Bobby V the un-deserving scapegoat in Bo-Sox disaster

As everyone knows, [and in case you didn’t, you knew it was coming] Bobby Valentine is no longer the Red Sox manager. The team dismissed the 62-year old skipper after just one year at the helm, not even 24 hours after the Red Sox’ 93rd loss in their final game of the season.

From what the players and fans have said throughout this traumatic year for the Sox, you’d think Valentine’s firing was a huge step in moving forward and rebuilding a seemingly reborn franchise. Following 86 years of losing that ended in 2004, the Red Sox have won more World Series (2) than any team this century, and have appeared in the playoffs a total of 6 of the last 10 Octobers.

No, a dynasty to challenge their rival Yankees never happened, but right now, Boston has had the upper-hand in the first twelve years of the century where it counts most – the World Series.

Yet here we are, for the second straight year discussing the dismissal of the Red Sox manager and the dis-array the team lies in. Last time, it was well-respected and celebrated Terry Francona after a historic September collapse, that still left the Bo-Sox with a 90-72 record in 2011. Now, in 2012 it’s Bobby V, who miraculously survived all 162 games after the Red Sox’ worst season since he was fifteen – in 1965.

As the final result shows, Bobby V and the Red Sox fell well short of a “perfect match”, as some had predicted when he was hired by new GM Ben Cherington not even a calendar year ago. Tears streamed down his face as he first buttoned up the Red Sox jersey over his suit the day he was introduced to the Boston media.

Valentine was supposed to represent a change in the attitude of the defeated and disrespectful bunch of goons Fenway Park’s cramped dugout housed. People knew Bobby V was not a player’s manager, but at the same time was not as big a dictator as some perceived. So as spring training beckoned, it was hard to say that Boston couldn’t rebound this year and make the playoffs under the rule of Mr. Valentine.

Then came something so shocking to the Red Sox, that they immediately crumbled in Florida before they even played a game home in Boston – discipline.

I’m not trying to disrespect what Terry Francona did in his seven years as Red Sox skipper, but clearly he kept a very long leash on all of his players. Maybe it was because of how long he knew them, but then again, maybe that’s just who he is as a manager.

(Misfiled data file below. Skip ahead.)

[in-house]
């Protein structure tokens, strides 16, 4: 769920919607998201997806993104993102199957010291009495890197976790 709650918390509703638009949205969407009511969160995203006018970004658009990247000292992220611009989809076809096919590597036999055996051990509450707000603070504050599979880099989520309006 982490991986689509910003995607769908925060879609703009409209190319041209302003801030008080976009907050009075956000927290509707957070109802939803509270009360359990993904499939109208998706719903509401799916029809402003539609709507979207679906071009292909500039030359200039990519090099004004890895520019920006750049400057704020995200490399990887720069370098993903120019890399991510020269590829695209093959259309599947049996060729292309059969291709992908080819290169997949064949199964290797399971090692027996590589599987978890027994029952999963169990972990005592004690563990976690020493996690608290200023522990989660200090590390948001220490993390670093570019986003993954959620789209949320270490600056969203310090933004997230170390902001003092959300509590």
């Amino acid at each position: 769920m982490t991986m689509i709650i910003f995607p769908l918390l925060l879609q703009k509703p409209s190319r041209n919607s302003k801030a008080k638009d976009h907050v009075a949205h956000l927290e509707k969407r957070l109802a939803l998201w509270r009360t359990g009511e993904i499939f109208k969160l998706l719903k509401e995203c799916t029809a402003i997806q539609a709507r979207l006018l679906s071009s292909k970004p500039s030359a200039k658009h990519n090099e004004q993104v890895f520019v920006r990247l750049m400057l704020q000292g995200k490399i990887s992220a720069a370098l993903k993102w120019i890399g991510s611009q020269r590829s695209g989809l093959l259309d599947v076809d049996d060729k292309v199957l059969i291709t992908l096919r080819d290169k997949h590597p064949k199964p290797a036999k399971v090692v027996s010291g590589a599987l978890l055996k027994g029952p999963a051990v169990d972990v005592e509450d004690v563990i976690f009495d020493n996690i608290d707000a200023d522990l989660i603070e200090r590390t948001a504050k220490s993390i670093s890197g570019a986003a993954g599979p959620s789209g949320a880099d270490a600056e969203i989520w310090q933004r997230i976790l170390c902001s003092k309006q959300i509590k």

Bobby Valentine immediately tried to send a message that playtime was over and that it was time to start working hard towards returning to the playoffs. Yet amazingly, the Red Sox players completely tuned him out. Was he doing anything wrong? No. He was simply trying to assert himself and the changes that would happen under him, like every new manager should do.

But the players were so conceded and so used to being pampered by Francona for all those years that they just said “no”, and “that’s not how we do things” to nearly everything Bobby V brought to the table. Imagine a group of middle school children and how they act when a substitute teacher is in for the day. Now imagine a few of them with goatees, beards, and fried chicken. And viola! You have the 2012 Boston Red Sox.

The worst part of it all is somehow, someway, the Boston media too were in favor of the players and twisted Bobby Valentine’s actions into evil plots to make the players’ lives hell. If Mike Aviles did not cover his position properly, let it slide. If Kevin Youkilis is struggling, let it slide. If Dustin Pedroia hates you, let it slide.

Valentine didn’t let things slide, rightfully like a skipper should, and somehow he ended up being (to fans) the source of the Red Sox’ problems throughout the 2012 campaign.

Look here – the definition of a baseball manager is “someone in charge of training a team”. Spot the key phrase? In charge. That’s not what a baseball player is, and yet, that’s how the Red Sox carried themselves. They were the managers, and Valentine was the managed.